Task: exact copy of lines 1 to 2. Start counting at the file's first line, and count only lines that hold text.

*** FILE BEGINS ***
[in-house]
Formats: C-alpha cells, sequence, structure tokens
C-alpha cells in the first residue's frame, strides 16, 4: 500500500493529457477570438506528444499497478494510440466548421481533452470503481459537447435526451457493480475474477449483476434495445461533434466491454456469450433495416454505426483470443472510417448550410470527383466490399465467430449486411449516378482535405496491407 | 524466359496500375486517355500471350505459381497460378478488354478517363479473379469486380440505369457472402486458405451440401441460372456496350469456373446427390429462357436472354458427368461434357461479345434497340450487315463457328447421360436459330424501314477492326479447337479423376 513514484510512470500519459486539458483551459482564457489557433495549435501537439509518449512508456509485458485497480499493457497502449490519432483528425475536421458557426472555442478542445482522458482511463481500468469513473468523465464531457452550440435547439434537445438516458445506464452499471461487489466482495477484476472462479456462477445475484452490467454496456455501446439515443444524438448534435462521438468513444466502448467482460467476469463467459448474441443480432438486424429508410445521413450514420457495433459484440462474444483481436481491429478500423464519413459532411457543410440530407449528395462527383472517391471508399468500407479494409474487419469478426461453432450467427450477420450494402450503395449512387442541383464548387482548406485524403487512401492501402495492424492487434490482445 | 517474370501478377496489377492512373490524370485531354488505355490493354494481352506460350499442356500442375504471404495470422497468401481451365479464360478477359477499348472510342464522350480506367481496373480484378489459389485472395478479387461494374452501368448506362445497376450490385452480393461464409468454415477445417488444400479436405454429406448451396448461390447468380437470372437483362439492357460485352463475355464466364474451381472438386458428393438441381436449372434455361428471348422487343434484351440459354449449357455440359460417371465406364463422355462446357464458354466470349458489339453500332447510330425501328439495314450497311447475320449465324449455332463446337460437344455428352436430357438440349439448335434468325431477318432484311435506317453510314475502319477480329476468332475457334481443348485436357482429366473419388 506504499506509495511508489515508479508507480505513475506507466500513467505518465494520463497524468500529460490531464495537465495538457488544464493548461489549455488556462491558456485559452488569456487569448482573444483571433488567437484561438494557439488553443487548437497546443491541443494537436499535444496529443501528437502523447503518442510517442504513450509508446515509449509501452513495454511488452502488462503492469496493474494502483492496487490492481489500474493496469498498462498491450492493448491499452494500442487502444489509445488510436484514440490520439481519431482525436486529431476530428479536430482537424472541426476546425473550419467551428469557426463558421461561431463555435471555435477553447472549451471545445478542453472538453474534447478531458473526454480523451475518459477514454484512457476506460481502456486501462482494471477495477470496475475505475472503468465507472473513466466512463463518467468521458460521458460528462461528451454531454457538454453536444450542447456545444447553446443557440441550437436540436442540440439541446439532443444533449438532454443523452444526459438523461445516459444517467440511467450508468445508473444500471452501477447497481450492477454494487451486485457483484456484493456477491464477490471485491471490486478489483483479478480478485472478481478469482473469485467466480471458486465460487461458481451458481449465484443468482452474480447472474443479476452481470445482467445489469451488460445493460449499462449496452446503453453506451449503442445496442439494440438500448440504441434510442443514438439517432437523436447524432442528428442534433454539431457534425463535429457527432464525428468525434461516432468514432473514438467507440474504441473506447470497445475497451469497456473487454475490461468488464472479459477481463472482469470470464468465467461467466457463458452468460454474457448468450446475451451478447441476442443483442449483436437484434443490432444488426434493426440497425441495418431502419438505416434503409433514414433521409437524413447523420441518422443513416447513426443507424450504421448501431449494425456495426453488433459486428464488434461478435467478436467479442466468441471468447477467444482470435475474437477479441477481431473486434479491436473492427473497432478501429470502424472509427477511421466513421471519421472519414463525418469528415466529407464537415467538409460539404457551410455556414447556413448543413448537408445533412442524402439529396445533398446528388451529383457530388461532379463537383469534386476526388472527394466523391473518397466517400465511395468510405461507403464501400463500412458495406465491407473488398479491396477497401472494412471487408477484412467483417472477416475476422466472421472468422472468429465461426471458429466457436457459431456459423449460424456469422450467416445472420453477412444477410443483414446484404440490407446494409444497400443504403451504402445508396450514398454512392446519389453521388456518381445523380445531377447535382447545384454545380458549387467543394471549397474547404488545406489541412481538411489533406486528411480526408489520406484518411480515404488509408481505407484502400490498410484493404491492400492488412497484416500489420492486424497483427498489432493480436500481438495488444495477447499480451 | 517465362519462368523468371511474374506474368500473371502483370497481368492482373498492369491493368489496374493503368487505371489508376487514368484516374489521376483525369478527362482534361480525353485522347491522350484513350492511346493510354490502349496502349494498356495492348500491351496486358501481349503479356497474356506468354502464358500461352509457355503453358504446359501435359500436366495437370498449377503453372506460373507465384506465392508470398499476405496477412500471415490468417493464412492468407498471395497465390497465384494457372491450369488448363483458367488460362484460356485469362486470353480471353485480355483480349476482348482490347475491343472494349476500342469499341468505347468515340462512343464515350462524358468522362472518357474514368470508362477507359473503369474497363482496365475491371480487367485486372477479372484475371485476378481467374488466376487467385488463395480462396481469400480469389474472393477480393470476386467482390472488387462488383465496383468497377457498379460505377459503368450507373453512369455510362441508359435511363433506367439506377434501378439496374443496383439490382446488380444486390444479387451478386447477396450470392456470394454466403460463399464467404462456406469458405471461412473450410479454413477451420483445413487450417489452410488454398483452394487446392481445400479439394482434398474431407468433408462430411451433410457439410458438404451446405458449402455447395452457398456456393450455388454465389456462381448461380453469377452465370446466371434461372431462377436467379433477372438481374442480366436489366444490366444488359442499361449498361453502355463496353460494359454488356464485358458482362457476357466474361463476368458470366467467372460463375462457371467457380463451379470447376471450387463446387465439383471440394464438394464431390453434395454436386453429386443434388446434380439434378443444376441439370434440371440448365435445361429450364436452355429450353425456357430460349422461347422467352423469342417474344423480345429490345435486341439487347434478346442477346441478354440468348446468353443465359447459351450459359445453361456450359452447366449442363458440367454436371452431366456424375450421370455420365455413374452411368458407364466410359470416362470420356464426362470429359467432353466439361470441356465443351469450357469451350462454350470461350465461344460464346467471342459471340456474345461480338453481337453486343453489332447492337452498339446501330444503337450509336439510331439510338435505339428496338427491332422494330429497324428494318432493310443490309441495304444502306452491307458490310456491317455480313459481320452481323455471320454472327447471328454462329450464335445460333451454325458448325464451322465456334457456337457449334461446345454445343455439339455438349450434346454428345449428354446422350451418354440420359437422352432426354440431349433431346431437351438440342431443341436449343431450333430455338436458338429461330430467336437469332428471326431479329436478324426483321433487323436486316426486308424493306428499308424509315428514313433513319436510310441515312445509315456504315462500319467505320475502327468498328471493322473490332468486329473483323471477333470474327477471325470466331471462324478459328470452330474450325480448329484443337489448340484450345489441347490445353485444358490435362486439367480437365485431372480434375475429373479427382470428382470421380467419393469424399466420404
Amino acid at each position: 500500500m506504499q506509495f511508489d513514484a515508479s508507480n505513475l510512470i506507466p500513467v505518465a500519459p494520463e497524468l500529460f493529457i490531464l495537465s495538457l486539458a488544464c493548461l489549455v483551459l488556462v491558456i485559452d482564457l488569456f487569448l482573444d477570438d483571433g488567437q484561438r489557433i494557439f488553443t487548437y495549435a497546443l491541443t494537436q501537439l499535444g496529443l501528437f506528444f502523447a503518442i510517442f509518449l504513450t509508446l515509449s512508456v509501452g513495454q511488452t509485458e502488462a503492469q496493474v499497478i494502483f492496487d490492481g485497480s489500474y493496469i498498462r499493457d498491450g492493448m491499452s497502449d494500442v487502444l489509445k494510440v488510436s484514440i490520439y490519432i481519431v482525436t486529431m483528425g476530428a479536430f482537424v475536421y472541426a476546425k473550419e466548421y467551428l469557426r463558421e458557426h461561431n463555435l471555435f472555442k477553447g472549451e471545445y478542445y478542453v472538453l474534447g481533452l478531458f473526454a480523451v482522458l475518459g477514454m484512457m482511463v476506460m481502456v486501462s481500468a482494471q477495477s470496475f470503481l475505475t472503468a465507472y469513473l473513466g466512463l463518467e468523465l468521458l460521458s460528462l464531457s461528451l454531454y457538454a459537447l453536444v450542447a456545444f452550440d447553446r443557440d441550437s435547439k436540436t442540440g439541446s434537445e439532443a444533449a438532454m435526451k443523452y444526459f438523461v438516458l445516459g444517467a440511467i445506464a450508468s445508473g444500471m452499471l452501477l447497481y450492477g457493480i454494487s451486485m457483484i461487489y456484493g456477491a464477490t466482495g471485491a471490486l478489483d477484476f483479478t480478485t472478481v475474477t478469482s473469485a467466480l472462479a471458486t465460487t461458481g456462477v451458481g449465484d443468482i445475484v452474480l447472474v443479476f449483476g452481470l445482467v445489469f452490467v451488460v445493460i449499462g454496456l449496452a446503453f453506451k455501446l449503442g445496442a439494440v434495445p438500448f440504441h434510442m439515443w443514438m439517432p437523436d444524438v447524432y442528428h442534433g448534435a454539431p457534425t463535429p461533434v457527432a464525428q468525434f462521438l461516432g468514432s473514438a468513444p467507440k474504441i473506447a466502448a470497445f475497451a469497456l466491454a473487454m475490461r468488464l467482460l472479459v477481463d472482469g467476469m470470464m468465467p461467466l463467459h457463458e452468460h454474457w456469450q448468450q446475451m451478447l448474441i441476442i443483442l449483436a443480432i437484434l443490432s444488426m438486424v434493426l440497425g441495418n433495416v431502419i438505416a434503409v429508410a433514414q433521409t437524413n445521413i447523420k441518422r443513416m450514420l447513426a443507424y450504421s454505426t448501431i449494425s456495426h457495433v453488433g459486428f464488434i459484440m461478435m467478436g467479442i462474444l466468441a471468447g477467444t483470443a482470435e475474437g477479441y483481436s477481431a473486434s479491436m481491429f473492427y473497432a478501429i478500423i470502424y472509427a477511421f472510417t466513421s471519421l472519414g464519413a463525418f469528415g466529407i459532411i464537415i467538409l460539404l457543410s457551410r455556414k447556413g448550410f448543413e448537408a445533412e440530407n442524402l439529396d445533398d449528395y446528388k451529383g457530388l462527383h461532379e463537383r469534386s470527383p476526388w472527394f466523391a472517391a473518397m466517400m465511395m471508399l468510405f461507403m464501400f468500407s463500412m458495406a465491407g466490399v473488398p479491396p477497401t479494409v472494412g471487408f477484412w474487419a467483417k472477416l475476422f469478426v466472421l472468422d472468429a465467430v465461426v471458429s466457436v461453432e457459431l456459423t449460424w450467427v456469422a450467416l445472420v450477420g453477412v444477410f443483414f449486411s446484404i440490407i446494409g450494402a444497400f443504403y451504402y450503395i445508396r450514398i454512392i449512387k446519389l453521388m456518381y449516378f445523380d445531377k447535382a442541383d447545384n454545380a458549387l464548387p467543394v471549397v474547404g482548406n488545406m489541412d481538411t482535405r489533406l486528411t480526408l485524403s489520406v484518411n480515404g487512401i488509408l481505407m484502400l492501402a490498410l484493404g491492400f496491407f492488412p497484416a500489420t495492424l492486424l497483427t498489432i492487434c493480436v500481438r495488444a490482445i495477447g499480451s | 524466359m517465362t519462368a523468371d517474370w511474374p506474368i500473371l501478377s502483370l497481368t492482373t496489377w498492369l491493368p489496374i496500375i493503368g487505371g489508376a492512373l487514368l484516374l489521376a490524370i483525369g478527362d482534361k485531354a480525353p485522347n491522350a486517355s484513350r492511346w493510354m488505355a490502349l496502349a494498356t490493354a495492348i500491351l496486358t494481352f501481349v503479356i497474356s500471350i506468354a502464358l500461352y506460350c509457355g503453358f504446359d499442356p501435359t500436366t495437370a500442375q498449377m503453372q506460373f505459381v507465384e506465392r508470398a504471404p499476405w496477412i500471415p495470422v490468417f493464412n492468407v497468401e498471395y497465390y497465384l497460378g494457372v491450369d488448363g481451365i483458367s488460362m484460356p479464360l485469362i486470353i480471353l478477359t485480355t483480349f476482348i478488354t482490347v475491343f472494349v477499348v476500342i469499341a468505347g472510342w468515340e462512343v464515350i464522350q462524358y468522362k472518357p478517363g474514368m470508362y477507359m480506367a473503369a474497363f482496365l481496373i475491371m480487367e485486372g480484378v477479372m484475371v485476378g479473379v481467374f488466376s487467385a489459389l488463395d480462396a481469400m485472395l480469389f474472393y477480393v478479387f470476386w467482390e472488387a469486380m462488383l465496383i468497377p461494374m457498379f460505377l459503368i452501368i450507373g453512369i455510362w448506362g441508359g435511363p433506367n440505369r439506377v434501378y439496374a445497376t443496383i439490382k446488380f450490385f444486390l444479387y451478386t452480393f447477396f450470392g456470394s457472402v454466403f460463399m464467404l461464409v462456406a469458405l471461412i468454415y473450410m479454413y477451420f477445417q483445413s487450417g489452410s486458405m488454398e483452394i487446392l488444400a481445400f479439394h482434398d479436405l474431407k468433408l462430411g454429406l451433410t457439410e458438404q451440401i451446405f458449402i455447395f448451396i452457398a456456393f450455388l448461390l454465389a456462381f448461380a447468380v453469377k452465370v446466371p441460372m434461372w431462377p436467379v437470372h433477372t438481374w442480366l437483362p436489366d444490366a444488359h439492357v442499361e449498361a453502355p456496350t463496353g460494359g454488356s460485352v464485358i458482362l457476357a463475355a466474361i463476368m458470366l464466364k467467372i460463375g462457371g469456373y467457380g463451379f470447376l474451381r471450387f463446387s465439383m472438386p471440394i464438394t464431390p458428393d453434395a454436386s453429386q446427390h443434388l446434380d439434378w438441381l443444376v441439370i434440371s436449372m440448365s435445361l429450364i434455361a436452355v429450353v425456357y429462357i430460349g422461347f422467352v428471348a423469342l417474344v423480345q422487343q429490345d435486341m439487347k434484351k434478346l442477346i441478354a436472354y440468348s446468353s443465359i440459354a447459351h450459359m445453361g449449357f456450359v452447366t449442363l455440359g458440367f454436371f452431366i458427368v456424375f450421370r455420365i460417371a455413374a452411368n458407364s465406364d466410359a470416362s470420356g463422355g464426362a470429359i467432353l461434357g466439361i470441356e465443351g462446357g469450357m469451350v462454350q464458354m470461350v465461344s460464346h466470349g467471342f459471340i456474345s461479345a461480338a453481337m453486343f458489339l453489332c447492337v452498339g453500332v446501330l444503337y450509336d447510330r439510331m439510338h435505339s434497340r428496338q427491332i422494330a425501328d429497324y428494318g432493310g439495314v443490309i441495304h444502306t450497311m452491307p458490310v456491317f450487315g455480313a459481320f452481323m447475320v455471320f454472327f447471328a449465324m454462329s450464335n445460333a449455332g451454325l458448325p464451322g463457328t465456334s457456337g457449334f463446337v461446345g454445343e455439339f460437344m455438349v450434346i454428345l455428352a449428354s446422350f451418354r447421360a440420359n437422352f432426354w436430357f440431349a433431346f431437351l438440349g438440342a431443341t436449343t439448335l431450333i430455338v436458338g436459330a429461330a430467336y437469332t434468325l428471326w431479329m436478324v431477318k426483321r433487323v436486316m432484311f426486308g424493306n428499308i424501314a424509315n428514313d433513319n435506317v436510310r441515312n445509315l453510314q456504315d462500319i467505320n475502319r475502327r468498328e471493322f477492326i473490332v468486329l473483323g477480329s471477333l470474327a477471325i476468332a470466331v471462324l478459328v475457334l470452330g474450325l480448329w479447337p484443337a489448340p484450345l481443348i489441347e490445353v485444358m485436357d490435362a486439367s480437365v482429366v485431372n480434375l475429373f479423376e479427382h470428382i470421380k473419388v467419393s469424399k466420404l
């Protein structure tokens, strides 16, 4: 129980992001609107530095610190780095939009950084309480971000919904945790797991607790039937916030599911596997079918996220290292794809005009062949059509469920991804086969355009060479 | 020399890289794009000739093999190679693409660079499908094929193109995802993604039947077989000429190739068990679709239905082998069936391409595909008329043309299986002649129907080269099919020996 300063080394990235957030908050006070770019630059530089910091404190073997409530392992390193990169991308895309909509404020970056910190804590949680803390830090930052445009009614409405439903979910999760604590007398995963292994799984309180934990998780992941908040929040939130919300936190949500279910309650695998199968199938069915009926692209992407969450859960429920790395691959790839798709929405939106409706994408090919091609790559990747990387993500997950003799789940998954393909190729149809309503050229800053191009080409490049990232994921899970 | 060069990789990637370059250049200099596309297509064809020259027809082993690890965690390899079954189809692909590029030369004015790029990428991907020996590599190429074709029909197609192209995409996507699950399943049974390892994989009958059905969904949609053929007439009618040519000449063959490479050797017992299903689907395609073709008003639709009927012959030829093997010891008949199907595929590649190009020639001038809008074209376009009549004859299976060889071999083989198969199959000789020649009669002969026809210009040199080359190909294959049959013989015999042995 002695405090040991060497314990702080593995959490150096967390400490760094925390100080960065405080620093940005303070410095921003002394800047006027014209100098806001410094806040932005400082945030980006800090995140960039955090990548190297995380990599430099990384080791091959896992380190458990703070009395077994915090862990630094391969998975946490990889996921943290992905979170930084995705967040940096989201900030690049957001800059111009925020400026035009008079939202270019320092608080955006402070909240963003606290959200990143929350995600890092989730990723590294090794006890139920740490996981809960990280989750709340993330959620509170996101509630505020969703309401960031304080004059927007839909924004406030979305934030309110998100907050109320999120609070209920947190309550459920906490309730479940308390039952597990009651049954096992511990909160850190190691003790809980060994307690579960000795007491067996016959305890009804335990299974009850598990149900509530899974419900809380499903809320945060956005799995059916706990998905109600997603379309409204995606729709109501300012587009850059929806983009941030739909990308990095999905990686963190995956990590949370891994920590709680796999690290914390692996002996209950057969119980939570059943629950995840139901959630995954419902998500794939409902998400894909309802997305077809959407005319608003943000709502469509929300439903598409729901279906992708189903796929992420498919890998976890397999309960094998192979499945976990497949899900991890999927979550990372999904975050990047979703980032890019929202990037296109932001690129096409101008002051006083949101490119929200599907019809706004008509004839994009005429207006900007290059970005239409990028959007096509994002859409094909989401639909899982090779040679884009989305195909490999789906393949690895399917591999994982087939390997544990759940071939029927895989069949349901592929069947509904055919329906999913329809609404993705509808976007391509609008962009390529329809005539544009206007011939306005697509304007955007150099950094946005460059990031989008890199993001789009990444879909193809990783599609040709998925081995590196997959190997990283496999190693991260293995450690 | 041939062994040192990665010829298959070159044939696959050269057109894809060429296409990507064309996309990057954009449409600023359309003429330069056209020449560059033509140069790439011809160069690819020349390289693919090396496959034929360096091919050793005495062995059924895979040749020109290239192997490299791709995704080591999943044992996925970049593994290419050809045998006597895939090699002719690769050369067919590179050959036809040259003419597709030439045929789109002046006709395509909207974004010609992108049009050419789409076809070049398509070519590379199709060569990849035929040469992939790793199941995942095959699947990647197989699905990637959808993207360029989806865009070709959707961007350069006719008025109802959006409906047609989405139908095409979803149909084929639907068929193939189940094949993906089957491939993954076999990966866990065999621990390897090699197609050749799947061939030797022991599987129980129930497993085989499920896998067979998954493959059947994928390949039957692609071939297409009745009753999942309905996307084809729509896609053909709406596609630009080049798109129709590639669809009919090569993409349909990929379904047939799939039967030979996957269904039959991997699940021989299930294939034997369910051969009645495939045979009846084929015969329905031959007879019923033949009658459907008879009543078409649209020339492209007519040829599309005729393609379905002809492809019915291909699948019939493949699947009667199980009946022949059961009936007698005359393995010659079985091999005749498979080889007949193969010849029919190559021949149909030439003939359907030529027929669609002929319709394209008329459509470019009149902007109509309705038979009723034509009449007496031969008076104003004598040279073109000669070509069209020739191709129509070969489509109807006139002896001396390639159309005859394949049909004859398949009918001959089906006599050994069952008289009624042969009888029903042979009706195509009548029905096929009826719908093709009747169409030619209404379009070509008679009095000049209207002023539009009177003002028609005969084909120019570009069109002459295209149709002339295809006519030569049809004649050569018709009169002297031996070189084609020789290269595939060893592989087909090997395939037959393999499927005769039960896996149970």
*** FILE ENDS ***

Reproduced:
[in-house]
Formats: C-alpha cells, sequence, structure tokens